Environment certainly plays a huge role – everything from our job, our friends, our family, our upbringing, our financial situation and more. There are many factors. If you’re unable to figure out which are the main stressors in your life, experts like psychologists can definitely help you out.
How do genes affect your capacity for coping with stressful situations?
Stress is an unavoidable companion of a busy modern life. But whether we thrive or break under pressure is determined by our genes.
Understanding how our genes influence the way we respond to stress is the first step in successful stress management.
Meet the COMT gene. It codes for a COMT enzyme which breaks down chemicals released during stress: dopamine, adrenaline and norepinephrine. You probably know adrenaline as “a stress hormone” and dopamine as “the pleasure hormone”, but they both play a significant role in your body’s response to stress.
Depending on what variant of the COMT gene you have, the COMT enzyme it produces can be either very active or not. And that determines if you are a warrior or a worrier.
When under stress, your body gets flooded with dopamine and adrenaline.
Warriors possess highly active COMT enzyme, and more of the enzyme means a bigger army breaking down the hormones and returning balance to your body.
Worriers have a decreased COMT enzyme activity, which means less enzyme and slower breakdown of dopamine and adrenaline. Not subdued by the enzyme the stress-inducing hormones will push your body beyond its optimal levels, causing you to fold under pressure.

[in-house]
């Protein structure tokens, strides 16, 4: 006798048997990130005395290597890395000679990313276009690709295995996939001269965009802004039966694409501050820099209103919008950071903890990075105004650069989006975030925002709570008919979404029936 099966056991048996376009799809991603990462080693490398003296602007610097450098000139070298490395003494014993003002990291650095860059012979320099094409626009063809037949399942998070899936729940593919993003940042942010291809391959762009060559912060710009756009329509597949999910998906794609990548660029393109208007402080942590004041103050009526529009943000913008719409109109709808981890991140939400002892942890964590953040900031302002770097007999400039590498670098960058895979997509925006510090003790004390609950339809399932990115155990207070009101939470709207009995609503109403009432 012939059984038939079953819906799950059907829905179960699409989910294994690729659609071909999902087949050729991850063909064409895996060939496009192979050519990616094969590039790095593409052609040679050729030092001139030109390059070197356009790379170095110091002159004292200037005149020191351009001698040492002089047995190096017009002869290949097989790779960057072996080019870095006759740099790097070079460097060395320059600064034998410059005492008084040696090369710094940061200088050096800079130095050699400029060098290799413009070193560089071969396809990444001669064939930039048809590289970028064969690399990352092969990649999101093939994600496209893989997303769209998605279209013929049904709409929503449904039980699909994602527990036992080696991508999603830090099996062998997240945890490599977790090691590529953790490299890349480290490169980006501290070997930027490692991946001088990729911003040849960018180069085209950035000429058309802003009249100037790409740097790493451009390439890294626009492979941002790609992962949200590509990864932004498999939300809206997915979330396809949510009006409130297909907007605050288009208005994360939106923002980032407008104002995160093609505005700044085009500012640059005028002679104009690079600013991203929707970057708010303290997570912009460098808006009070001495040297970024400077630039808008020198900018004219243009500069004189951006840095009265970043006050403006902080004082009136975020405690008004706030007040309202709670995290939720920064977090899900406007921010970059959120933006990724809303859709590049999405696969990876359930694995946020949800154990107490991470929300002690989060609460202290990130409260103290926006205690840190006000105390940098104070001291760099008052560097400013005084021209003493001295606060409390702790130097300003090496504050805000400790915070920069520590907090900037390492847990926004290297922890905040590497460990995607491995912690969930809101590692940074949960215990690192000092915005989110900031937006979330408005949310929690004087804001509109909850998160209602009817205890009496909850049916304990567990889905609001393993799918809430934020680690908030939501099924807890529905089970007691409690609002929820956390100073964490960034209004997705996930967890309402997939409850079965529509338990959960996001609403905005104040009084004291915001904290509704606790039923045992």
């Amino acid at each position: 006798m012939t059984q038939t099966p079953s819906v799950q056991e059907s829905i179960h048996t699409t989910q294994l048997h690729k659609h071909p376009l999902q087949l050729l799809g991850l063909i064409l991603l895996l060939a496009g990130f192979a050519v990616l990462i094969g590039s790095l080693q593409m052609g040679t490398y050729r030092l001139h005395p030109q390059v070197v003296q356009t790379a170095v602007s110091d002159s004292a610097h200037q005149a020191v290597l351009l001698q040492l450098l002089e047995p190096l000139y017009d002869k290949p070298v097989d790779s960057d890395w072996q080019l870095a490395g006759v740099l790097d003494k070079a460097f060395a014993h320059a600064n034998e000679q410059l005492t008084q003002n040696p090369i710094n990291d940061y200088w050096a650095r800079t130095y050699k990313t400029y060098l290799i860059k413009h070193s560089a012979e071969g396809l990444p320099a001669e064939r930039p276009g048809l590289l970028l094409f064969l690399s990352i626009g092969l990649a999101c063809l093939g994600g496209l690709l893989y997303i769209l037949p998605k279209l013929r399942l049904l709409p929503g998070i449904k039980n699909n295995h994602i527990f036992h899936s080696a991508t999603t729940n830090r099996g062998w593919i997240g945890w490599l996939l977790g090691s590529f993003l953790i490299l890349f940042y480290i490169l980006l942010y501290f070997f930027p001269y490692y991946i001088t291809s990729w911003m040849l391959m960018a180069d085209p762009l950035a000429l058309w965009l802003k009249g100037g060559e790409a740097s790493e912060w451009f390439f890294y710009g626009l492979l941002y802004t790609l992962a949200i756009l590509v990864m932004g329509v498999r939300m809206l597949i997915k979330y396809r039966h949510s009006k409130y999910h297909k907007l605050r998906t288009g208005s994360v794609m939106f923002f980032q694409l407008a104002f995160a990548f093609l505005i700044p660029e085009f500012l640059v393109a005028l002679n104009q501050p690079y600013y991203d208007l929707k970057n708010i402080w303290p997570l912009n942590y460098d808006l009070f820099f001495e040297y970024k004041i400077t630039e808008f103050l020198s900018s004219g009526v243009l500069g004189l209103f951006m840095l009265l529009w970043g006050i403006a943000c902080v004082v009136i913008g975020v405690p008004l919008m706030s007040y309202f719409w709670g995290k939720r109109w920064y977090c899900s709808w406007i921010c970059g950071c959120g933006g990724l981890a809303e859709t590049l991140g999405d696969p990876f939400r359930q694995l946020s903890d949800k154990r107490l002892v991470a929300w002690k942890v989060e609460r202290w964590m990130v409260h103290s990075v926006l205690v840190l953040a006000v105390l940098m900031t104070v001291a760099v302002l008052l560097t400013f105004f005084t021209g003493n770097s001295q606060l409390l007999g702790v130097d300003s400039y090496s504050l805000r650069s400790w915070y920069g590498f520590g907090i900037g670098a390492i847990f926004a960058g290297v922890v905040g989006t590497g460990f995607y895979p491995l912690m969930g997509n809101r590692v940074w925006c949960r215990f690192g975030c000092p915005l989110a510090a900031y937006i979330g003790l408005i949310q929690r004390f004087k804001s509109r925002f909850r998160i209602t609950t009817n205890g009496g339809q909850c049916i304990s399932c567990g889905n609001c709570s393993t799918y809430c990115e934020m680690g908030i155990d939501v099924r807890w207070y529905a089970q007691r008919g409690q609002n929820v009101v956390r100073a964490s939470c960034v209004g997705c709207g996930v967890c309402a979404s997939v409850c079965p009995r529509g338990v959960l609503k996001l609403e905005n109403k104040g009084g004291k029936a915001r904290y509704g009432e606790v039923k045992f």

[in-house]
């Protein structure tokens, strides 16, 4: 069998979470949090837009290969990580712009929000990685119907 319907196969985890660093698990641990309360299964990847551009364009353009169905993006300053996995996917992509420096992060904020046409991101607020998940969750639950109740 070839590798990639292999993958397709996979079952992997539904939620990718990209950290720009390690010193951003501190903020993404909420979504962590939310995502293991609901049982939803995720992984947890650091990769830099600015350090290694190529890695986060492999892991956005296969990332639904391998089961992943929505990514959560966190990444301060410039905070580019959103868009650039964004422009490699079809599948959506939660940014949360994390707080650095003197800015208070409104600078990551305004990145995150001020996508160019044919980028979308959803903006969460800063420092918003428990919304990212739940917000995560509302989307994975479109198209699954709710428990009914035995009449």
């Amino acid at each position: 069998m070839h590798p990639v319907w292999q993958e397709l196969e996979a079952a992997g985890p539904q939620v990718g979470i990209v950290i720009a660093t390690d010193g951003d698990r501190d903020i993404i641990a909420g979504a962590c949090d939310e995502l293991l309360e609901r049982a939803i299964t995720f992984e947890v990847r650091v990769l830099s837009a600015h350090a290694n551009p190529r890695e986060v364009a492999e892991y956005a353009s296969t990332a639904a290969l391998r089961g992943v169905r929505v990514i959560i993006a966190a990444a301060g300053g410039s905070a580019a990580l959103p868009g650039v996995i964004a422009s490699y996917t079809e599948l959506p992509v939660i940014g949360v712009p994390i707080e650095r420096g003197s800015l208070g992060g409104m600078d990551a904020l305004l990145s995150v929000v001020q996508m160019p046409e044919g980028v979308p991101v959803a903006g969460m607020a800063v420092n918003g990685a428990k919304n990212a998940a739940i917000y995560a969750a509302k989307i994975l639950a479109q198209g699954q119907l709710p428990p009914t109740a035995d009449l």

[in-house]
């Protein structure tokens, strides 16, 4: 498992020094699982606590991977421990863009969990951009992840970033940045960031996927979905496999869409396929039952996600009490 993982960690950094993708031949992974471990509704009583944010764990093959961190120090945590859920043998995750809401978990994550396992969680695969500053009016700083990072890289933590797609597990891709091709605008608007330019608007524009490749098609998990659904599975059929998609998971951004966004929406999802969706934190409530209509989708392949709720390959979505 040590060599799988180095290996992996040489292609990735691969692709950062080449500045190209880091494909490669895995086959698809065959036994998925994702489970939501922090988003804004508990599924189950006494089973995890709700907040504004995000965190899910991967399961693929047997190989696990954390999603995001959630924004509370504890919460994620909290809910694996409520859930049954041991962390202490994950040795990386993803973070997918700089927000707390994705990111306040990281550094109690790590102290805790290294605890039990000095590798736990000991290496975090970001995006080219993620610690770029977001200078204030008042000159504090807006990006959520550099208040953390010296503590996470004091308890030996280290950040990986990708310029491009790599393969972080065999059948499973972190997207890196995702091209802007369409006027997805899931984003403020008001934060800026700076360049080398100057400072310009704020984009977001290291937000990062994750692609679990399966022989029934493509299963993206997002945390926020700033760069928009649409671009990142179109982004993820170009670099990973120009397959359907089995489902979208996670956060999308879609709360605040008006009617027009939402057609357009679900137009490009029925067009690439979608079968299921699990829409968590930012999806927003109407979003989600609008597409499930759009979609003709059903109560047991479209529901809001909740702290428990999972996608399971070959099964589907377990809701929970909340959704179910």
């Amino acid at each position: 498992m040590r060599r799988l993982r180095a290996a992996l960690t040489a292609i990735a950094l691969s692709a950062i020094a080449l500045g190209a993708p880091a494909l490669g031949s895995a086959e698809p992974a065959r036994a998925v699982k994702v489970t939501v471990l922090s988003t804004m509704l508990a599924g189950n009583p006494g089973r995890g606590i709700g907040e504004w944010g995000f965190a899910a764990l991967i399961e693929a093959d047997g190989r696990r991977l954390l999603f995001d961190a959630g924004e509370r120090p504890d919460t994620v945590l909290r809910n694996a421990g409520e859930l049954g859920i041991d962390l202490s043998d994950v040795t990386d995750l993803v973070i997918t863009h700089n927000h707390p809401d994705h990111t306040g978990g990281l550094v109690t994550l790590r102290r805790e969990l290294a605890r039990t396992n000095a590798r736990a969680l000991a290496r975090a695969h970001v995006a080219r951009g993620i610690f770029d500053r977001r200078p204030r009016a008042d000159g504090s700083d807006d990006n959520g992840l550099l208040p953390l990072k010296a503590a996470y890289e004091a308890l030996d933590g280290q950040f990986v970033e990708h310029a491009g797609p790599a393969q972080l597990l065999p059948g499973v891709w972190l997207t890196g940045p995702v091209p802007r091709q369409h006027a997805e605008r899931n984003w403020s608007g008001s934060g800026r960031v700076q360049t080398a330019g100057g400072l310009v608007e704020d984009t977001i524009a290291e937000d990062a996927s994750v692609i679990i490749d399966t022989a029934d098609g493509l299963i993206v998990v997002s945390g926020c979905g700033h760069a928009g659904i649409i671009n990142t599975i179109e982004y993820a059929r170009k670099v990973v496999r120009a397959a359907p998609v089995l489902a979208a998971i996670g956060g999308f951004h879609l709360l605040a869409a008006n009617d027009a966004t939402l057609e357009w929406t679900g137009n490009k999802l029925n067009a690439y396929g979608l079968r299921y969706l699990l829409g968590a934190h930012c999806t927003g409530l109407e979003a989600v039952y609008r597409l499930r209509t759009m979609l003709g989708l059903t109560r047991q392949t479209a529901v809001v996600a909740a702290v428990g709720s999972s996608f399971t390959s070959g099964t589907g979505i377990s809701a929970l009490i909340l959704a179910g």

12 ways to manage stress
The first step when managing stress is paying attention to what’s causing it, how you’re responding, and how long the stress is sticking around. Simply acknowledging stress is an important first step as nowadays people far too often ignore or even deny it.
The second step is to try out a few different methods of managing stress and see which ones work best for you. Here are 12 ways of managing stress you can try out.
Research has shown that focusing on the breath or changing the breathing pattern can make a big difference to the overall stress level. Breathing techniques can calm our body and mind in just a few minutes. While shallow breathing is associated with stress, deep breathing oxygenates your blood and clears your mind.
Try a simple 3 to 5-minute exercise: get yourself in a comfortable position, close your eyes, and bring your attention to your body and breath. Let your breath flow as deep into your stomach as is comfortable, without forcing it. It may be helpful to count steadily from 1 to 5. Then, without stopping or holding your breath, let it flow out gently, counting from 1 to 5 again.
Mindfulness and meditation
We spend a lot of time thinking about what is not going on around us, contemplating events that happened in the past, may happen in the future, or will not happen at all.
Mindfulness is a practice aiming to increase awareness of the present experience (events happening within and outside you). This technique includes curiosity, openness, and acceptance. Several research studies have shown that practising mindfulness and meditation can have a significant and positive impact on mental and physical health; reducing stress and improving the quality of life and sense of well-being.